Exercise Also Stimulates the Growth of New Brain Cells
You’ve probably already heard that exercise is also good for your brain function. In fact, it increases production of brand new brain cells, a process known as neurogenesis. More brain cells can lead to improved thinking and processing of information.
The question was largely: how?
Part of the answer involves the adult stem cells, which your brain is full of.
Adult stem cells have the capacity to divide into new stem cells or into new neurons as needed, but certain factors can slow them down such as bone-morphogenetic protein also known as simply BMP.
“The more active BMP and its various signals are in your brain, the more inactive your stem cells become and the less neurogenesis you undergo,” the New York Times explains. “Your brain grows slower, less nimble, older.”
Exercise reduces the impact of BMP so that your adult stem cells can continue performing their vital functions of keeping your brain agile.
Remarkably, mice with access to running wheels reduced the BMP in their brains by HALF in just one week. In addition, these mice also showed “a notable increase in Noggin, a beautifully named brain protein that acts as a BMP antagonist,” the New York Times writes.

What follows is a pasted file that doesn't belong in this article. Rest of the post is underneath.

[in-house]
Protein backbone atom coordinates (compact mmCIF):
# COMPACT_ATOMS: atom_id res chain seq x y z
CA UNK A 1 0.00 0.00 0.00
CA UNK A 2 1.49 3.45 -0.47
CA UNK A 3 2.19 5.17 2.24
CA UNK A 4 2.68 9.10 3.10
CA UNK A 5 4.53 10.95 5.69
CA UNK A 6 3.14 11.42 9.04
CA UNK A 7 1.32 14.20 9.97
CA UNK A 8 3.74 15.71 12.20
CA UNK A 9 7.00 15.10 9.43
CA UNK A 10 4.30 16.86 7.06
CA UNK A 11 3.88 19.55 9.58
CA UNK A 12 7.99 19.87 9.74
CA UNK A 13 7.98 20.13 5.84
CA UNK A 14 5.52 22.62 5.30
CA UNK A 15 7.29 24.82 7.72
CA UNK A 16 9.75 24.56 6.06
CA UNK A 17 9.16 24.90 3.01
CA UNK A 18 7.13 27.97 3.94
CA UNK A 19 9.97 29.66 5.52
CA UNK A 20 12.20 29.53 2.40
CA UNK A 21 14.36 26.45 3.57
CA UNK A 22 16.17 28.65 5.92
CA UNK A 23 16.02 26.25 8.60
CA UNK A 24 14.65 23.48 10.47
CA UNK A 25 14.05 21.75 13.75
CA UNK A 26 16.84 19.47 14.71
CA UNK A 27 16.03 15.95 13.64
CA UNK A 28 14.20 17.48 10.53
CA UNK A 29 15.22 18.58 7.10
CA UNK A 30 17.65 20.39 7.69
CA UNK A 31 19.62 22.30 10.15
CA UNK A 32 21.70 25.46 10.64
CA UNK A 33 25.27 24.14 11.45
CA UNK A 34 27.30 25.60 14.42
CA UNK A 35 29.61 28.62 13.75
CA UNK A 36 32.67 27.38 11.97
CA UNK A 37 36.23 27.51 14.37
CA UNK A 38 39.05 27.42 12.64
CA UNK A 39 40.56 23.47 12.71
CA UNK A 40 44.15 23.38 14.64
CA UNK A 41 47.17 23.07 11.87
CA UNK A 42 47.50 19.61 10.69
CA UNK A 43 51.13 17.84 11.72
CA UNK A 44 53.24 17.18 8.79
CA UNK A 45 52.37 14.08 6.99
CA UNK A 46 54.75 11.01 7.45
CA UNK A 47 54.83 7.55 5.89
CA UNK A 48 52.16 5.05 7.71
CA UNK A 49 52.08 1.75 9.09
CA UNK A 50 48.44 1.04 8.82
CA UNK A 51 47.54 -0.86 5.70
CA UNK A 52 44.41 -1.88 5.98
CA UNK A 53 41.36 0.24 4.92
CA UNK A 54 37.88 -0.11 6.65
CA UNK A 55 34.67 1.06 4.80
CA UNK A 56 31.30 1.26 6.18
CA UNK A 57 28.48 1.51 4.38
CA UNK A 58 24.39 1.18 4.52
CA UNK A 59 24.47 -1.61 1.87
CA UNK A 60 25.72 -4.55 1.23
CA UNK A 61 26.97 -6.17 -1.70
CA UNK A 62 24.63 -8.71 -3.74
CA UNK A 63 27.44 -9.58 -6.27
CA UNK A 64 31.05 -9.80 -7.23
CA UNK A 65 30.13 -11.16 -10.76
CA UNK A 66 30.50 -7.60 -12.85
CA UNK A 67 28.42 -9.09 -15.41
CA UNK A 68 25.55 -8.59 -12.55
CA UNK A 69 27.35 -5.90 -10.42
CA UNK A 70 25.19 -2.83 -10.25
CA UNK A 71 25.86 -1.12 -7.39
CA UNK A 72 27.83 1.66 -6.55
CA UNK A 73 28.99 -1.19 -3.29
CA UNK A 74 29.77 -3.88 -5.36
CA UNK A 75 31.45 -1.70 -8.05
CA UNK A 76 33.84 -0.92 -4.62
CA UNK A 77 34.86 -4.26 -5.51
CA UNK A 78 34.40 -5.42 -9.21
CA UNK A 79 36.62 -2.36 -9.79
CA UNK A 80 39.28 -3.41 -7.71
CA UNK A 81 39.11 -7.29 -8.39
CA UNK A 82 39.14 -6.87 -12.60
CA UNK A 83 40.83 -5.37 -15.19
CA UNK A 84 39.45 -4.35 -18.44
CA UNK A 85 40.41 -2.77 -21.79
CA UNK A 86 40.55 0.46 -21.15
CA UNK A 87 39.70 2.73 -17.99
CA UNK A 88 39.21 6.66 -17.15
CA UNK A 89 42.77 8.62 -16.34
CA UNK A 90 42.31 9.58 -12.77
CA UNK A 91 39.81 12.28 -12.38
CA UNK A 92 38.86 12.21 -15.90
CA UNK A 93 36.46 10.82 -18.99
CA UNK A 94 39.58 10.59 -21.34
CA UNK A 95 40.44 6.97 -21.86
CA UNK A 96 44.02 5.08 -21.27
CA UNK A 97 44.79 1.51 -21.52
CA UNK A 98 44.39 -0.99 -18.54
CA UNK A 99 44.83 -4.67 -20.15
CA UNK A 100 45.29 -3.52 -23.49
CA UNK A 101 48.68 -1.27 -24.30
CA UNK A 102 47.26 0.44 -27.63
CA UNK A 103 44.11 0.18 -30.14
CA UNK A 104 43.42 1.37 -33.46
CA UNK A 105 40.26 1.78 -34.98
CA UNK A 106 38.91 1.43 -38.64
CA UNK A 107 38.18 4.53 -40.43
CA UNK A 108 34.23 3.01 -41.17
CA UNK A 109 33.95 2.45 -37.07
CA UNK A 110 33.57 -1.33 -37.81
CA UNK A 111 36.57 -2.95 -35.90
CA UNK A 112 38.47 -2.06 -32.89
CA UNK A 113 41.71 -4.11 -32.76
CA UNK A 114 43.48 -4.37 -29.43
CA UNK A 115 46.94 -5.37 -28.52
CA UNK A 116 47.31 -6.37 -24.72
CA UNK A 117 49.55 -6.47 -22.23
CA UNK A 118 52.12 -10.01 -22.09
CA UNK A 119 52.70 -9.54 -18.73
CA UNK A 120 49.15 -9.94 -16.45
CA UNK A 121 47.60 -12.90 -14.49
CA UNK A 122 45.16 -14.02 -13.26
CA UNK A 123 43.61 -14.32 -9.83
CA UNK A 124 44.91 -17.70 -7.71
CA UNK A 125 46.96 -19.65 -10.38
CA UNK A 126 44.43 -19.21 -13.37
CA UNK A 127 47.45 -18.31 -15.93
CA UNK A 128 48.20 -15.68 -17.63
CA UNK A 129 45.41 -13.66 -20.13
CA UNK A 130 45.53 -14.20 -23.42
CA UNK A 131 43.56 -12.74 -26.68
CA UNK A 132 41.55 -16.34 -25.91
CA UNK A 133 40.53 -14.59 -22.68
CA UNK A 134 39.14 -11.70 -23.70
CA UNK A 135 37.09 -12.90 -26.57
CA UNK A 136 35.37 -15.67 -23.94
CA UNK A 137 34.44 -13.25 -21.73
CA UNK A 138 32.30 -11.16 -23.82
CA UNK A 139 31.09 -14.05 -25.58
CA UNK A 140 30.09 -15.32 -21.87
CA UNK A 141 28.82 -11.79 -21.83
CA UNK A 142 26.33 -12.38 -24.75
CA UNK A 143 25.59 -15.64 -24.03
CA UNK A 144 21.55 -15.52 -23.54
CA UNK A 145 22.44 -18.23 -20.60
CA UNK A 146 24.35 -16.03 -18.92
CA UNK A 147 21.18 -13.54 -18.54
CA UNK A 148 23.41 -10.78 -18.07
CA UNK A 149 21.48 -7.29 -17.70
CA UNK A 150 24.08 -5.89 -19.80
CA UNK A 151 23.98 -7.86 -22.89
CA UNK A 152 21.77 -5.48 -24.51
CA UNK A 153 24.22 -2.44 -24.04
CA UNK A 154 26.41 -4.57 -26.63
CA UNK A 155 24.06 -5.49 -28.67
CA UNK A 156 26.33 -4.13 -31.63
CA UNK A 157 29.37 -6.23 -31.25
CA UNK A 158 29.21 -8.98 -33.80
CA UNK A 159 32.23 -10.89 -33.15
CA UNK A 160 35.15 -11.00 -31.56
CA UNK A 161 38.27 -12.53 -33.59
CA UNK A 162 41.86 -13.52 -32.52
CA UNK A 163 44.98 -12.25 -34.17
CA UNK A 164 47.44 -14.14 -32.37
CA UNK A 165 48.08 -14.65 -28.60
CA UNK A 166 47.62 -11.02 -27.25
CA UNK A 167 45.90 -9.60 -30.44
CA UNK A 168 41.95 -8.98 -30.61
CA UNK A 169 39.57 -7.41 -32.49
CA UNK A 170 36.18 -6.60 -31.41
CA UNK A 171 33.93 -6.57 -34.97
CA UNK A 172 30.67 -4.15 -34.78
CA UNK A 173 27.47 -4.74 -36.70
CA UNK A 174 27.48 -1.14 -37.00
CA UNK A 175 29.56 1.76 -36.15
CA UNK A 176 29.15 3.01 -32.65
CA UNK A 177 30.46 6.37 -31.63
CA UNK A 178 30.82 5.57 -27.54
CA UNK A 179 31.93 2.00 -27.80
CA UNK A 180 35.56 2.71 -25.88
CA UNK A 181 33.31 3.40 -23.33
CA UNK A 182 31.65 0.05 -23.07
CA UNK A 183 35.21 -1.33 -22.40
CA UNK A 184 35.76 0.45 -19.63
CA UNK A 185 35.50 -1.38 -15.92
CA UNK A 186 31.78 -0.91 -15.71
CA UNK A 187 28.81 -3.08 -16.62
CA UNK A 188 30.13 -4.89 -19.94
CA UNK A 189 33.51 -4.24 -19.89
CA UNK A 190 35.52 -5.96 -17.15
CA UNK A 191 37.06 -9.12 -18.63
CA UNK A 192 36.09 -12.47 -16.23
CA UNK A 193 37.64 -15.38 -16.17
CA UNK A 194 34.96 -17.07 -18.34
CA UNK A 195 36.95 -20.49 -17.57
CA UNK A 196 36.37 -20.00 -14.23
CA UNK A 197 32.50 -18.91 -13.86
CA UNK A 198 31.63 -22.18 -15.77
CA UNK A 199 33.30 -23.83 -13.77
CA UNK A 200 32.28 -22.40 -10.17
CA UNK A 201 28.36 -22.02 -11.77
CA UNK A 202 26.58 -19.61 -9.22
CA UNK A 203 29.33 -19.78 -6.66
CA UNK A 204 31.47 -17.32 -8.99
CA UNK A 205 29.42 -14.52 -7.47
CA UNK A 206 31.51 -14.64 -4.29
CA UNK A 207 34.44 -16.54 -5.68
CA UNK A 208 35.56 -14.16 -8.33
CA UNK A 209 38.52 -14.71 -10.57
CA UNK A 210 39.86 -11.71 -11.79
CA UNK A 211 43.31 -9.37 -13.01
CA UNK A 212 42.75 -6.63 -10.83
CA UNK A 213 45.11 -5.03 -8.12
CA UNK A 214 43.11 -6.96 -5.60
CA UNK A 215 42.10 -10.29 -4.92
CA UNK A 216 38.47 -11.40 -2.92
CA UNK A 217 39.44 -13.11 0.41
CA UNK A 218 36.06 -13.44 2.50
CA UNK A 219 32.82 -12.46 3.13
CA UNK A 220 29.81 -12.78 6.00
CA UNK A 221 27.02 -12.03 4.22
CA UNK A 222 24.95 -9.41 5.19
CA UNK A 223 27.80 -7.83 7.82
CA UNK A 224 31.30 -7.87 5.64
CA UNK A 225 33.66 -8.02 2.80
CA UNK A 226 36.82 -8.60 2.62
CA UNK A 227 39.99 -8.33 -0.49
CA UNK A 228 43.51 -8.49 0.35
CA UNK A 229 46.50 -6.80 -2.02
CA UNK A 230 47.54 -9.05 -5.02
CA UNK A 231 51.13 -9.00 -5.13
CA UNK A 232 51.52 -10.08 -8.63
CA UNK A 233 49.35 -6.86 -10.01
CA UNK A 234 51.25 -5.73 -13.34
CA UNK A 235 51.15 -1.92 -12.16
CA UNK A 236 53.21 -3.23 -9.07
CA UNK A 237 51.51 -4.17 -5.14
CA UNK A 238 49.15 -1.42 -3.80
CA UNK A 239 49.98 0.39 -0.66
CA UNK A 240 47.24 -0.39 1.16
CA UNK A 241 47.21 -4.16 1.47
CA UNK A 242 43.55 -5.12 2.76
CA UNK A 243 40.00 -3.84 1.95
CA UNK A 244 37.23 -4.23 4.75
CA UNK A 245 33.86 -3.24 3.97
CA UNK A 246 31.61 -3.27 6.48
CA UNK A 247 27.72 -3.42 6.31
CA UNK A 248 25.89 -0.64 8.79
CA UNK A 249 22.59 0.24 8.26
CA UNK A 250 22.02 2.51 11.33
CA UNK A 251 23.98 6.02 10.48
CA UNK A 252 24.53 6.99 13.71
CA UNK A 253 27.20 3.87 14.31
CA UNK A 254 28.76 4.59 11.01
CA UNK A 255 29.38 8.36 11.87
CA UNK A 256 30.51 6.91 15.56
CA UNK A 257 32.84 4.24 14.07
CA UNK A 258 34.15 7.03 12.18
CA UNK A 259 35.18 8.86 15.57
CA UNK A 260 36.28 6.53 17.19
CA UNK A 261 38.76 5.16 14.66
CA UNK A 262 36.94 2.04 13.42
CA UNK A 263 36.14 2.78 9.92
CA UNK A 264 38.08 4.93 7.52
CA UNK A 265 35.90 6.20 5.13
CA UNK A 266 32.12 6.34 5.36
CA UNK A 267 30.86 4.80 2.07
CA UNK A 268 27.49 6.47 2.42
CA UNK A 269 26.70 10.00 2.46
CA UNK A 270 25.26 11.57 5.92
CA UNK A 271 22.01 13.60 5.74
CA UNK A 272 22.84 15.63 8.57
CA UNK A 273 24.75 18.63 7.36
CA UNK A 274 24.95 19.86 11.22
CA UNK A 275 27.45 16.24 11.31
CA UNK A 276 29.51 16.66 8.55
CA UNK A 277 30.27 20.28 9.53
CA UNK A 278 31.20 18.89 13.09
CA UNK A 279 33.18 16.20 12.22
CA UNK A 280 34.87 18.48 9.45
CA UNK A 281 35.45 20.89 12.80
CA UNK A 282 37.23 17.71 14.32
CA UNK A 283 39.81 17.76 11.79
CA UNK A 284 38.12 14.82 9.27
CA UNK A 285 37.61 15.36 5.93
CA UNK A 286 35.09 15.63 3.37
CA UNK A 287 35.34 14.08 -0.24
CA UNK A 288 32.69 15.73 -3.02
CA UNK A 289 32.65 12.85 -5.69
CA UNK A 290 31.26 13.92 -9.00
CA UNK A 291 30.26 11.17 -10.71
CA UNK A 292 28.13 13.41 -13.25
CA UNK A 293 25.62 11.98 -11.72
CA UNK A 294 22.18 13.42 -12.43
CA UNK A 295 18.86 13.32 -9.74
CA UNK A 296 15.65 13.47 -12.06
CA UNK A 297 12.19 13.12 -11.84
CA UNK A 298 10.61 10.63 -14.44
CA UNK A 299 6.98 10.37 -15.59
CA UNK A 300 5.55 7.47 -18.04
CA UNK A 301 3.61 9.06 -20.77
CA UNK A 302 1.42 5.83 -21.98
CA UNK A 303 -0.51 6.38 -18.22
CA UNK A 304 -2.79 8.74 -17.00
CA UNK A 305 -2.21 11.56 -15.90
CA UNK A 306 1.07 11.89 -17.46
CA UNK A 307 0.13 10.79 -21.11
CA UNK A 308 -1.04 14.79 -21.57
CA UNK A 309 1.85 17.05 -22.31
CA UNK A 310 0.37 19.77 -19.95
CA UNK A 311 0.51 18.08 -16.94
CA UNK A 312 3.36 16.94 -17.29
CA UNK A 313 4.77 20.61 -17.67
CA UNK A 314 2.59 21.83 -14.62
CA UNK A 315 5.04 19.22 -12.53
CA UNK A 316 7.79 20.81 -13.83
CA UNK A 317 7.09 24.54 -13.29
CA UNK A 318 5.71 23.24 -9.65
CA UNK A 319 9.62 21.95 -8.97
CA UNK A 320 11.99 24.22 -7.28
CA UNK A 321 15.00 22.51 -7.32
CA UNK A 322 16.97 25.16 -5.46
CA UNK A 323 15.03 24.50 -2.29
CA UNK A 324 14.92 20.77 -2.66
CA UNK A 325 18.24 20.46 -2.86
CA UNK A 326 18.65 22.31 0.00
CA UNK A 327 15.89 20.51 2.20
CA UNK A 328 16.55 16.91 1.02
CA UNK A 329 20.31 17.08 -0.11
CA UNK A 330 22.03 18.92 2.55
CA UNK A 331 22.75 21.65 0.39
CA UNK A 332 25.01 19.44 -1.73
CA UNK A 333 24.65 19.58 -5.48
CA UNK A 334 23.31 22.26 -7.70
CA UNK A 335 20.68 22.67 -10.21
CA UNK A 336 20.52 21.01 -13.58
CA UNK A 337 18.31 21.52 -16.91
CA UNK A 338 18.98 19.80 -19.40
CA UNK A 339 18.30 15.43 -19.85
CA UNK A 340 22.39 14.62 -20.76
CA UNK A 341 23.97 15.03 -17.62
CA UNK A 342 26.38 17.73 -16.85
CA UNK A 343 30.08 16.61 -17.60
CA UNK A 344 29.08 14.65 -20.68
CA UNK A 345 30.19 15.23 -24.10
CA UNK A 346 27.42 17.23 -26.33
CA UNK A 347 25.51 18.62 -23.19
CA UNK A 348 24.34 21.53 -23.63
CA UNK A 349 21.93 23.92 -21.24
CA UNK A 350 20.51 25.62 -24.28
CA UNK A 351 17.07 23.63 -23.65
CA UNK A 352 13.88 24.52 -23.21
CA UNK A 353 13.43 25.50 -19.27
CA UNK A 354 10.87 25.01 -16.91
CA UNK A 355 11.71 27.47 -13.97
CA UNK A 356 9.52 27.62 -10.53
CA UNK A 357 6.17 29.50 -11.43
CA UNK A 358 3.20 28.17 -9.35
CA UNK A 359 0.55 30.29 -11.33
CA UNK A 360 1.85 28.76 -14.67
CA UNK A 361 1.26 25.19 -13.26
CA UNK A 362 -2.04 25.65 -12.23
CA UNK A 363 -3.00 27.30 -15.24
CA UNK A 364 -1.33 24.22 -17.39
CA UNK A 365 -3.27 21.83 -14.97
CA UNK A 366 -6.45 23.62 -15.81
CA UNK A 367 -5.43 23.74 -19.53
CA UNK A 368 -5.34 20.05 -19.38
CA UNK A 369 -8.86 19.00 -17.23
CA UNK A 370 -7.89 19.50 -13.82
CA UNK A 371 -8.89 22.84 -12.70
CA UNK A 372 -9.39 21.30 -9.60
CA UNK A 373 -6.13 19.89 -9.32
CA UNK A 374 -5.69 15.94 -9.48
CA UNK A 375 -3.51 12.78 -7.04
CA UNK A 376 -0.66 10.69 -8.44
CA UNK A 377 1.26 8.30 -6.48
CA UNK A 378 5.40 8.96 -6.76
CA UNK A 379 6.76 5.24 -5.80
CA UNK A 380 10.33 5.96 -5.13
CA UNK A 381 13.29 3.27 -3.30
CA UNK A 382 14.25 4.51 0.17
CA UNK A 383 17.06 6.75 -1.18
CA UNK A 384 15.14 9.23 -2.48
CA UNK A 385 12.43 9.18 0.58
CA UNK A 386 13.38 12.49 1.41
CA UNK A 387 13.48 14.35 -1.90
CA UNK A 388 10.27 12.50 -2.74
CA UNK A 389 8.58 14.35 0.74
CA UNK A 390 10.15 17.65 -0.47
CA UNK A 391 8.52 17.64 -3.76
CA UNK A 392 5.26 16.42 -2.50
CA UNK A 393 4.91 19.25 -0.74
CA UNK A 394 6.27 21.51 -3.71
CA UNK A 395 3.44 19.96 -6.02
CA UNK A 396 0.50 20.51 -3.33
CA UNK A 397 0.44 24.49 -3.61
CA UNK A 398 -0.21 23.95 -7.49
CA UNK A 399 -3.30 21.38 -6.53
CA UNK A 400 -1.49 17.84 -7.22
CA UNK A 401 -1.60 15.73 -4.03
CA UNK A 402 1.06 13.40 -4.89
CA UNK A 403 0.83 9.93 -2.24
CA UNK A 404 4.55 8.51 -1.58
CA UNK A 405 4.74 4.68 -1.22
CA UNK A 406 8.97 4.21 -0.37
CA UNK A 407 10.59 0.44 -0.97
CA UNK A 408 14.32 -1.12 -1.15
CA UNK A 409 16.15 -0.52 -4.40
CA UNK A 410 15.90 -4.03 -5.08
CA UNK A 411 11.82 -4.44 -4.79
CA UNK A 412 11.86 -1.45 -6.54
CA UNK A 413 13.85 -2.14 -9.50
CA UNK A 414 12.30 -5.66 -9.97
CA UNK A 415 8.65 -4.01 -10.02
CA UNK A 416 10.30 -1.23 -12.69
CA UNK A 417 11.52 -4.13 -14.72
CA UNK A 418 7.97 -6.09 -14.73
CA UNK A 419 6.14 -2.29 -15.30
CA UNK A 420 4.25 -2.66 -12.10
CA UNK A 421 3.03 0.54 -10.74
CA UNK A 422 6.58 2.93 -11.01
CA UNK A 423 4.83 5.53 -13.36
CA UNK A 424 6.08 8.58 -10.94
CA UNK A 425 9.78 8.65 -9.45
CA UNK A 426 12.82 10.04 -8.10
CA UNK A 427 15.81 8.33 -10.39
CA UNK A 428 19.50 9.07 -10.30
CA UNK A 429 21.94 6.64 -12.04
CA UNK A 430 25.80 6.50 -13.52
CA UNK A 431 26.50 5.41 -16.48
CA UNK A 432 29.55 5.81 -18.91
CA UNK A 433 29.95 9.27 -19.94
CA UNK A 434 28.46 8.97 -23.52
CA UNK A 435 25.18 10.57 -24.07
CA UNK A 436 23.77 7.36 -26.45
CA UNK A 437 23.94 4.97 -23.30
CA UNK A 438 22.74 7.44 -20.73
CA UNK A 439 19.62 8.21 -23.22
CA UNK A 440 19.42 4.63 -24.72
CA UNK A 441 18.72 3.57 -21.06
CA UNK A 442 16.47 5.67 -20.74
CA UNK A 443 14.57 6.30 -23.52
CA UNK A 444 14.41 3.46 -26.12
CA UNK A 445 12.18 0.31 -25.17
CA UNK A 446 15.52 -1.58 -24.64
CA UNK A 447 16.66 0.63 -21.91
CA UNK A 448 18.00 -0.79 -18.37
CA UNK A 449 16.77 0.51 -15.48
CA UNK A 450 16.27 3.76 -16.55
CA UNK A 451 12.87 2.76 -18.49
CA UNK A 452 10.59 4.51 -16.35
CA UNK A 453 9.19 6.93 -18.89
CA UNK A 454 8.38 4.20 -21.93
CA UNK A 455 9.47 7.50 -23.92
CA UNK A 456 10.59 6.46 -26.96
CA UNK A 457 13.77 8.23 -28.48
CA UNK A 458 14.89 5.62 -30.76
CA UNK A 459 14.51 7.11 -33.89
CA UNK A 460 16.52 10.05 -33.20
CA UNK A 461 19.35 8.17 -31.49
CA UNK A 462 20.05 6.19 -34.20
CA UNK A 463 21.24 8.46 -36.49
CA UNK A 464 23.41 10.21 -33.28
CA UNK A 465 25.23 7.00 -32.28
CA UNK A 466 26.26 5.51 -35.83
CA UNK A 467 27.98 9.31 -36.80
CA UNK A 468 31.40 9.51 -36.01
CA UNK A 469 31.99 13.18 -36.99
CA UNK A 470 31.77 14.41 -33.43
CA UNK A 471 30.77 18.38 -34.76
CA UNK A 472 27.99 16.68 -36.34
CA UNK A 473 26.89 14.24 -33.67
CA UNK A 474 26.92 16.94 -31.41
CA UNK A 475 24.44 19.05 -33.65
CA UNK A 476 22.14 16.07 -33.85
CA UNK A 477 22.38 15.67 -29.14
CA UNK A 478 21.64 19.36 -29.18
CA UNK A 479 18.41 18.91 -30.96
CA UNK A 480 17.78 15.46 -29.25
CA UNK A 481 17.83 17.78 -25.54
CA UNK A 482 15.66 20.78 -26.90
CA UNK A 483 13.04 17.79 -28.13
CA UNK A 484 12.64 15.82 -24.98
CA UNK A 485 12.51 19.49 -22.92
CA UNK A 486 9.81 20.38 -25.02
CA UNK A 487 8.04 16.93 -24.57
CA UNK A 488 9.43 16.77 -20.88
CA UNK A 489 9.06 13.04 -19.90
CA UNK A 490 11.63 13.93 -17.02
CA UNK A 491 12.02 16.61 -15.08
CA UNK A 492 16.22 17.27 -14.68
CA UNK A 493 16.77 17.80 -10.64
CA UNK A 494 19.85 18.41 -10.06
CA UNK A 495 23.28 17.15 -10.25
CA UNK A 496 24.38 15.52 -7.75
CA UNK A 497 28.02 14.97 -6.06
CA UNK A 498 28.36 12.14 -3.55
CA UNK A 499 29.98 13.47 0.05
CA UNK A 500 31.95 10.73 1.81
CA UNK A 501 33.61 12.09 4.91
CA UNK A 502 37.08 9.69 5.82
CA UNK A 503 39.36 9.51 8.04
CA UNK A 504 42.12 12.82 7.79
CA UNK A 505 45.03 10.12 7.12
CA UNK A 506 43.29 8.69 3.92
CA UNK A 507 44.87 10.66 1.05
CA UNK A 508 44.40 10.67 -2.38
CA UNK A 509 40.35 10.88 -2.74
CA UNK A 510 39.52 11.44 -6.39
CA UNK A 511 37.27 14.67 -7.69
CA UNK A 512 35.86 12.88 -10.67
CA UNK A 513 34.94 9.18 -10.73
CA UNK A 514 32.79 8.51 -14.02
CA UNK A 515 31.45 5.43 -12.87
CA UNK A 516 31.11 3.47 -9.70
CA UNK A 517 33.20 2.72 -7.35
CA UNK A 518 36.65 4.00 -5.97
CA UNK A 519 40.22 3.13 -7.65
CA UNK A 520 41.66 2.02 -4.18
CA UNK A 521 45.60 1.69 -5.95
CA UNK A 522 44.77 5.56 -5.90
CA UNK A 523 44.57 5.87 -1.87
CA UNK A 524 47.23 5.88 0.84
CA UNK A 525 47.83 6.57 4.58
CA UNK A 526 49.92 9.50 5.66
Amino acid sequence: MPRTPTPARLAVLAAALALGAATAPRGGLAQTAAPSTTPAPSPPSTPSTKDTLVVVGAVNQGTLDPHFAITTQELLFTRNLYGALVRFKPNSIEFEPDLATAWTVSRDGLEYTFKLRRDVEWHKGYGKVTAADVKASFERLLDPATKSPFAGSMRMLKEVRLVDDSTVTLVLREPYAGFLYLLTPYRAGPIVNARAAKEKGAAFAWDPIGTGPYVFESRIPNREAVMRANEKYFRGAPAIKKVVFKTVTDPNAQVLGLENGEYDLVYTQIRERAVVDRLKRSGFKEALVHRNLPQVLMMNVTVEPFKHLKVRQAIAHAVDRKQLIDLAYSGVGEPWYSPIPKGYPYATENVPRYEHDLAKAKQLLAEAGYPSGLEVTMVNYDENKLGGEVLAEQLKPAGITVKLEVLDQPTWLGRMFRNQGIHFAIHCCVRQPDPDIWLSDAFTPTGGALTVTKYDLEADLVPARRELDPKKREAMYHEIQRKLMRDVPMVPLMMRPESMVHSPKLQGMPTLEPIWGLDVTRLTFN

It appears that the less BMP activity you have in your brain, the more beneficial Noggin is produced as well.
“If ever exercise enthusiasts wanted a rationale for what they’re doing, this should be it. Exercise, through a complex interplay with Noggin and BMP, helps to ensure that neuronal stem cells stay lively and new brain cells are born.”
I add this in here to emphasize, again, that exercise is not just about losing weight and bulking up. It’s about far more than just looking good – it can also help your brain function, and that’s surely something we all want to hold on to!
This is also important to remember when it comes to school-age children, and as I discussed in a recent article, physical education programs can have a dramatic impact on school performance. DR Mercola